Director: Tomas Alfredson
Cast: Michael Fassbender, Rebecca Ferguson, Charlotte Gainsbourg, J.K. Simmons, Jonas Karlsson, Val Kilmer, James D'Arcy, Ronan Vibert, Jakob Oftebro, Toby Jones, Chloë Sevigny, David Dencik, Adrian Dunbar, Michael Yates
MPAA Rating: (for grisly images, violence, some language, sexuality and brief nudity)
Running Time: 1:59
Release Date: 10/20/17
Review by Mark Dujsik | October 20, 2017
Everything about The Snowman is pretty straightforward, in that it tells the story of the investigation of a series of murders across two generations, and it does so without stopping for any details. The screenplay by Peter Straughan, Hossein Amini, and Søren Sveistrip is at times confounding, although it's not because it picks up with the seventh novel in Jo Nesbø's series about Oslo-based detective Harry Hole (Before you ask, yes, his surname is pronounced in English, without the Danish accenting, which would prevent it from sounding rather dirty).
Such series don't really have a cohesive, multi-book narrative, because most authors of pulp crime fiction know that their readership will likely pick a series at any given installment. Each story is usually self-contained.
That's the case here, as Harry's back story is suggested near the beginning. After that, it's all about the investigation. It's only about the investigation, really, and that's why it becomes so confusing at times. We're expecting the details, because those are what keep us from paying too much attention to the plotting, which usually falls apart with any close inspection. Here, we only get the plot. There's little reason to care about it, since we only know that Harry is an alcoholic with commitment issues, that his partner is incredibly invested in the crimes, and that there's an elusive killer on the loose, taunting the police with notes and snowmen—both physical ones and a child-like drawing of one that serves as the killer's signature.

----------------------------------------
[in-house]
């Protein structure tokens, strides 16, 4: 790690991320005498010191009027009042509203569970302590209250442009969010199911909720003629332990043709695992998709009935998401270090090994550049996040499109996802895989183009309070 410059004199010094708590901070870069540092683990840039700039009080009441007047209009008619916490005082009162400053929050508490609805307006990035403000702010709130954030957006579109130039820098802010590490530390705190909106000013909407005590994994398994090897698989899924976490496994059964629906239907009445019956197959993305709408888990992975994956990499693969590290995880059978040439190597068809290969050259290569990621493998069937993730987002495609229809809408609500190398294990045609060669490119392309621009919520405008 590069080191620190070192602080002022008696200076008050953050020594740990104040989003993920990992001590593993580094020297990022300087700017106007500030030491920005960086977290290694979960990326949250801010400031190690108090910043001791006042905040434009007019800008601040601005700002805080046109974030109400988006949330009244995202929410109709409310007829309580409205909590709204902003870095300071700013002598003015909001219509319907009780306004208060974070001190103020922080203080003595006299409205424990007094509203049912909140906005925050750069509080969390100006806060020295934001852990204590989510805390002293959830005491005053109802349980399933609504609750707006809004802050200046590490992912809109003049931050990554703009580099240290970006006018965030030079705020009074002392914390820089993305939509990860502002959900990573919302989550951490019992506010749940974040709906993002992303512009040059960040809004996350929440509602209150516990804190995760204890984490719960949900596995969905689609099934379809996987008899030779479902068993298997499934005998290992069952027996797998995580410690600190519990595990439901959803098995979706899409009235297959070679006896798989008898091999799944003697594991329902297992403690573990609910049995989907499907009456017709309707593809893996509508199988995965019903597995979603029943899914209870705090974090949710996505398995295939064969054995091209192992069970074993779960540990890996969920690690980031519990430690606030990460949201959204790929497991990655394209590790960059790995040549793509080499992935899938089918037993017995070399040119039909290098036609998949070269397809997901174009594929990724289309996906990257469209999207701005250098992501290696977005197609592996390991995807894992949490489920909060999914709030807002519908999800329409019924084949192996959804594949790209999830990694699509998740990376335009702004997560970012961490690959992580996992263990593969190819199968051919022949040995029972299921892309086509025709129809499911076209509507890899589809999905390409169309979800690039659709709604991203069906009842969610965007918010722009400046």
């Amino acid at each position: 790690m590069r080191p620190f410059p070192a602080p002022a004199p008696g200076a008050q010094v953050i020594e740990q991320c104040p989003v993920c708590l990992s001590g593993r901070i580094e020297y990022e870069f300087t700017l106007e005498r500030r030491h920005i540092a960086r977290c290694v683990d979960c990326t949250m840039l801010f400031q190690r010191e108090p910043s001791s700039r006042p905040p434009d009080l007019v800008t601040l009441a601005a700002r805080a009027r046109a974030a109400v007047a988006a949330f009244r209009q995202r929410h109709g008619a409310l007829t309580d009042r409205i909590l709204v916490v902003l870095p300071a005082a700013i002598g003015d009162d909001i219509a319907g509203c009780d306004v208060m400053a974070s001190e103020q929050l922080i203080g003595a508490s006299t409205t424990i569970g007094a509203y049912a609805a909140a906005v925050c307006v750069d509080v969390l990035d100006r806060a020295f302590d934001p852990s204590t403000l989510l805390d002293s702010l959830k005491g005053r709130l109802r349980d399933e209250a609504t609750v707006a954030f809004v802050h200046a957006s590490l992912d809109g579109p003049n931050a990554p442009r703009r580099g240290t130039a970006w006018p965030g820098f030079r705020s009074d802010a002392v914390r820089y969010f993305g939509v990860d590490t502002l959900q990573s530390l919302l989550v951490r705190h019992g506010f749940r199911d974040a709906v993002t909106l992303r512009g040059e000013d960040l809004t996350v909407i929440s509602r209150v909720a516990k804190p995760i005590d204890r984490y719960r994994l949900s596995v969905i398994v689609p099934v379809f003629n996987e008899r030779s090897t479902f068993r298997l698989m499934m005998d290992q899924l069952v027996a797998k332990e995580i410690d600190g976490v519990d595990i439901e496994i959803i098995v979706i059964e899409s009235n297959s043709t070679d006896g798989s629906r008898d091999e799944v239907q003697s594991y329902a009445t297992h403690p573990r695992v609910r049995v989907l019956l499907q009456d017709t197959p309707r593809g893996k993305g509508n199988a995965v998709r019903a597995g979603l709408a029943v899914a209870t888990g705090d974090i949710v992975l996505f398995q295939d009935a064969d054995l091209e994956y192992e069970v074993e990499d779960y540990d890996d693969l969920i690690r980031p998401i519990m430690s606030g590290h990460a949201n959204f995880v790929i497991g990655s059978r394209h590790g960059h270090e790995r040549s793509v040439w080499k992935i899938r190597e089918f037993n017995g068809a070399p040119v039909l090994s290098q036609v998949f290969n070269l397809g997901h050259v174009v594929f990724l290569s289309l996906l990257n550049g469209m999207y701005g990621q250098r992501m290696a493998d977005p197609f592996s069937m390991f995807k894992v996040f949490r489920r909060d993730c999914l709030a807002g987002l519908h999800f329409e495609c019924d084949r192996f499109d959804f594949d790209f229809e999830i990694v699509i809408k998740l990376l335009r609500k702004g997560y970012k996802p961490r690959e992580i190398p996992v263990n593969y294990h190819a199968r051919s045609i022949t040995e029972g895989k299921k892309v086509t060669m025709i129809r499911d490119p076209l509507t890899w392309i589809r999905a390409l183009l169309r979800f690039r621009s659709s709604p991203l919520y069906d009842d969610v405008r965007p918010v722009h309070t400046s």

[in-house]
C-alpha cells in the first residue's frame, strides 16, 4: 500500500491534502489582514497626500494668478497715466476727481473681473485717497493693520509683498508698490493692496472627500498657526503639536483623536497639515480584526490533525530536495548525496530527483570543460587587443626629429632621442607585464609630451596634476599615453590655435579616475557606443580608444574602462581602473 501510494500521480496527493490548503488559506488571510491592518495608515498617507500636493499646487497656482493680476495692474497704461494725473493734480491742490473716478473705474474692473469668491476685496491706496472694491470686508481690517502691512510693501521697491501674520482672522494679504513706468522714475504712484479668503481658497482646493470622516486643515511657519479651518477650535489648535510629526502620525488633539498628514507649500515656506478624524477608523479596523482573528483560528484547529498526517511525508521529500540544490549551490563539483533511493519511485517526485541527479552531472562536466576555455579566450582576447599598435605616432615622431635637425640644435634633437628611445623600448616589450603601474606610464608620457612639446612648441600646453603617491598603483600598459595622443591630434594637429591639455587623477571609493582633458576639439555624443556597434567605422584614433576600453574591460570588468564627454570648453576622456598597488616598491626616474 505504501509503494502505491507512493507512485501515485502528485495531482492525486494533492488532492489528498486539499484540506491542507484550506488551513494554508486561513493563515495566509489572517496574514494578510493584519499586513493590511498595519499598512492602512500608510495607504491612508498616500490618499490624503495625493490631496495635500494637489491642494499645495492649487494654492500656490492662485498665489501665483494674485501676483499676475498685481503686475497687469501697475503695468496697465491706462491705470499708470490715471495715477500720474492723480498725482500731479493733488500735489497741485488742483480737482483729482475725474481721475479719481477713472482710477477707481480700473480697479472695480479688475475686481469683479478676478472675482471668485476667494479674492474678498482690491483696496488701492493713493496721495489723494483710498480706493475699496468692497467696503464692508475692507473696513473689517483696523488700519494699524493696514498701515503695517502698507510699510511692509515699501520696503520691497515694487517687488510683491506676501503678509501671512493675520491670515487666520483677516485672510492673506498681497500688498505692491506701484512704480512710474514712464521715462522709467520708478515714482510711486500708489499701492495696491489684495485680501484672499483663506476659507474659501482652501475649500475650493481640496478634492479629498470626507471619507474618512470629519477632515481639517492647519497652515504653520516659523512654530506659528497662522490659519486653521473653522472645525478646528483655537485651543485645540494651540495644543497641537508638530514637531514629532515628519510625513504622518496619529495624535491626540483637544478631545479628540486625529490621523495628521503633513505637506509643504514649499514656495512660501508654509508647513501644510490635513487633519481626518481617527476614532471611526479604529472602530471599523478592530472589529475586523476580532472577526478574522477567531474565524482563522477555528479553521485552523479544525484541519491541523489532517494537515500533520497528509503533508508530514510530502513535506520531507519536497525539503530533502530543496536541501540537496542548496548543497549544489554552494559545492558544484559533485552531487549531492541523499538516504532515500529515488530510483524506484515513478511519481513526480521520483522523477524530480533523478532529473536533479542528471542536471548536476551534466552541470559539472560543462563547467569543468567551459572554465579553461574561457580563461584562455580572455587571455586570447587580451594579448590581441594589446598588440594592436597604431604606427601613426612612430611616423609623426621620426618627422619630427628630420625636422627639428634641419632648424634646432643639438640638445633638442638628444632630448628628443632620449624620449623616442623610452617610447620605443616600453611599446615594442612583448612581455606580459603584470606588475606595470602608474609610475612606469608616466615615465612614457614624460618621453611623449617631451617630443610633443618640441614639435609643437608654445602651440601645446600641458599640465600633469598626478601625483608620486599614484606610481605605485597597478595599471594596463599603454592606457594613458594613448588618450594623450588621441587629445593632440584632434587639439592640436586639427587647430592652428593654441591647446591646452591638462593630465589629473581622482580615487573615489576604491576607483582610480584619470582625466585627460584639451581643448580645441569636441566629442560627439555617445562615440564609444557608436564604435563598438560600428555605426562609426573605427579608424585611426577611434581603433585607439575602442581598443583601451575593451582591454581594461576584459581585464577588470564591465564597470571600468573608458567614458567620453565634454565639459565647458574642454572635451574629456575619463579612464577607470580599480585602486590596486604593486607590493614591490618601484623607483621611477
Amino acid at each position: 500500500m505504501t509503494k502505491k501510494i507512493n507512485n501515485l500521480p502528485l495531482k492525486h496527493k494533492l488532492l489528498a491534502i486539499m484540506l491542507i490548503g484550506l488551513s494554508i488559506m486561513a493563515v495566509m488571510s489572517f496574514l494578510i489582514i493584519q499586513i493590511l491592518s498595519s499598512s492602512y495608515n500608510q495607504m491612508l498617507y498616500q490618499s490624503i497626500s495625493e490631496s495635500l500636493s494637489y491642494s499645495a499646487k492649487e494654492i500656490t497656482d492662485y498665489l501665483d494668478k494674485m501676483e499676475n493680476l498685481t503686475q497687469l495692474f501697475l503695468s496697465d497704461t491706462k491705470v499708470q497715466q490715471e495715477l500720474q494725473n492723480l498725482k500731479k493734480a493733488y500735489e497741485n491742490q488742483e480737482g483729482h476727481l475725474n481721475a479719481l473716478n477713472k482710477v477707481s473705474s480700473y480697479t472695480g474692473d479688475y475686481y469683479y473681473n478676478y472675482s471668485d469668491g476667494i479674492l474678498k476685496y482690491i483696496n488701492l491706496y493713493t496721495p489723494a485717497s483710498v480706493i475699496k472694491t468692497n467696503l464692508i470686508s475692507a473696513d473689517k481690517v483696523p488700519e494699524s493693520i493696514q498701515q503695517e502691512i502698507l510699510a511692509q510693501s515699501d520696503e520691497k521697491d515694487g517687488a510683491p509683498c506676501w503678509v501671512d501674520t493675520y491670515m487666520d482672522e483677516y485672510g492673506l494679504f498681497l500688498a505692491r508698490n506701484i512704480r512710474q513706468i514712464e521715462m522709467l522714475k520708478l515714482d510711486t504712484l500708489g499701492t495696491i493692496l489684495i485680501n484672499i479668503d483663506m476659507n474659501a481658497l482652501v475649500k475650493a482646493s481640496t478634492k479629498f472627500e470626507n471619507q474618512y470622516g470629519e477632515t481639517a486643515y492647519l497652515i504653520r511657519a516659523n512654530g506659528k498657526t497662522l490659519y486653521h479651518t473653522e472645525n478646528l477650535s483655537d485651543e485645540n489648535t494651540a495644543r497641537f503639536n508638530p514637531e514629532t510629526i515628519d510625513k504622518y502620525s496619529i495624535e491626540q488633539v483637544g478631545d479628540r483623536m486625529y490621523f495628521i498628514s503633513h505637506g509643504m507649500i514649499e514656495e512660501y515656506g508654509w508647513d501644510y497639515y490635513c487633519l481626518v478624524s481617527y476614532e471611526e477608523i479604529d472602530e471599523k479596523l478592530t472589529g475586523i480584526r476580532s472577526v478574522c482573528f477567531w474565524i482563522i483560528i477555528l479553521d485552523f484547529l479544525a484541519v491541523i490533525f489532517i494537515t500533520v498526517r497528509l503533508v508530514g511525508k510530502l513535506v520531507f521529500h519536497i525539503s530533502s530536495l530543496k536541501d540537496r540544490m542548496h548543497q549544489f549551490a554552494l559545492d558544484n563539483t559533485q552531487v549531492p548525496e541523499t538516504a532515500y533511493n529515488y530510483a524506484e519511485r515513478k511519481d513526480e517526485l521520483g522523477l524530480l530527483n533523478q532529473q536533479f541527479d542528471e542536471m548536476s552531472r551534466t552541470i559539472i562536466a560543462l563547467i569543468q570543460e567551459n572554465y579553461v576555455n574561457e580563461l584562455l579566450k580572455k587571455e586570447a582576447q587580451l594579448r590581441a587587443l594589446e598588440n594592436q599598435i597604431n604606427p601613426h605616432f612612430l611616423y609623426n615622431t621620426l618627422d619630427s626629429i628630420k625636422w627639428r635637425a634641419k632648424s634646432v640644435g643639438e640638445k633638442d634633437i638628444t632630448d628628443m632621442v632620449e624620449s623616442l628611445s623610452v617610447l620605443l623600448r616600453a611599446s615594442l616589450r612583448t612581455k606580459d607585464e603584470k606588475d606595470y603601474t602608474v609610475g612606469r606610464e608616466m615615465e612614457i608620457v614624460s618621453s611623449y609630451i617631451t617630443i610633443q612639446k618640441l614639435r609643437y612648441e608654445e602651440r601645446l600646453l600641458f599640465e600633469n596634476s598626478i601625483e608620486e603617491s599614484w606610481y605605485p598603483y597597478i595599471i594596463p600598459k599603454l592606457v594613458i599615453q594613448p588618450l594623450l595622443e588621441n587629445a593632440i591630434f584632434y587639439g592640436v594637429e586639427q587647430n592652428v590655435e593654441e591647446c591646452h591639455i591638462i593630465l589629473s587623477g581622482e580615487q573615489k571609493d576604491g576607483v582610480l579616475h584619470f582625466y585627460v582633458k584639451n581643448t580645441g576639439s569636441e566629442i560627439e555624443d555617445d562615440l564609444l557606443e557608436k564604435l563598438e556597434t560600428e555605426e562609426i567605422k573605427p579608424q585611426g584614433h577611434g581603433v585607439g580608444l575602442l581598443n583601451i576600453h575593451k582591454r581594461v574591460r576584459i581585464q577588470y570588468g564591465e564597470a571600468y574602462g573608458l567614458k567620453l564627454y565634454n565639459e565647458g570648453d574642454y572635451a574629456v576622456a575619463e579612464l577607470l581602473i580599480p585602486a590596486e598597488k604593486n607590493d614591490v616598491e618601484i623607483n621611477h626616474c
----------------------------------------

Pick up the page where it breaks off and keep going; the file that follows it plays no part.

That's his calling card, for reasons that we vaguely learn during a prologue involving a single mother, an abusive lover, and their progeny—a young boy who witnesses his mother's suicide. Since the movie is in such a rush to cover as much plot as possible, we don't even get the twisted fun of the pop-psychology of the killer, who has abducted a woman in the present day.
Harry (Michael Fassbender, playing the role as if he's taking naps in between takes and doesn't quite wake up all the way) has been having problems with his drinking and his inability to keep commitments to his ex-girlfriend Rakel's (Charlotte Gainsbourg) son Oleg (Michael Yates). He wants a case to keep his mind focused, and this missing person seems like a start. Katrine Bratt (Rebecca Ferguson), a new investigator with the department, seems to have a good idea about the abductor/killer's motives and methods.
In the past, there's another investigation of similar abductions and murders, and it's led by Rafto (Val Kilmer, with all of his lines noticeably dubbed in post-production), who also has a problem with alcohol. There's a reason for the flashbacks, which eventually give a little motivation to one character, although it's mostly so that the movie can provide more plot and more scenes of the horrid murders. One involves the killer placing a snowman on what's left of the devastated head of someone who has taken a point-blank shotgun blast, and another features a decapitation by means of a thin wire. The head ends up topping another snowman.
To its credit, the movie does achieve a certain, dreadful atmosphere. Director Tomas Alfredson tries to offer something more than just a lot of talk about the killings, a lot of back-and-forth between crime scenes and relatives of the victims (Chloë Sevigny shows up in a dual role as both a victim and a relative, seemingly because someone felt bad about having her appear, just to be murdered a minute or so later), and repetitive scenes of Harry screwing up his personal life and not getting any closer to the truth. The movie is shot in a dingy gray palette by cinematographer Dion Beebe, and it is as bleak as it sometimes makes darker scenes nearly indecipherable.
Most of the other characters exist as red herrings, although it's never entirely clear if anyone behind or in front of the camera realizes that purpose. Everything is played straight, without any sense of suspicion, which makes scenes involving a tycoon, played by J.K. Simmons, trying to get the Winter Games in Oslo and a "pregnancy doctor" (the movie's actual words), played by David Dencik, into narrative and dramatic dead ends. Entire plot threads are dropped without any to-do, either because they serve no purpose or because a character dies.
It's not so much a mystery, then, as it is a straight line from the movie's prologue to its finale, with the only revelation of note being which of the supporting characters is the killer—a choice made seemingly at random. It all makes sense if one ignores all of the diversions, but doing that makes The Snowman considerably shorter. That's probably a good thing.
Copyright © 2017 by Mark Dujsik. All rights reserved.
Buy Related Products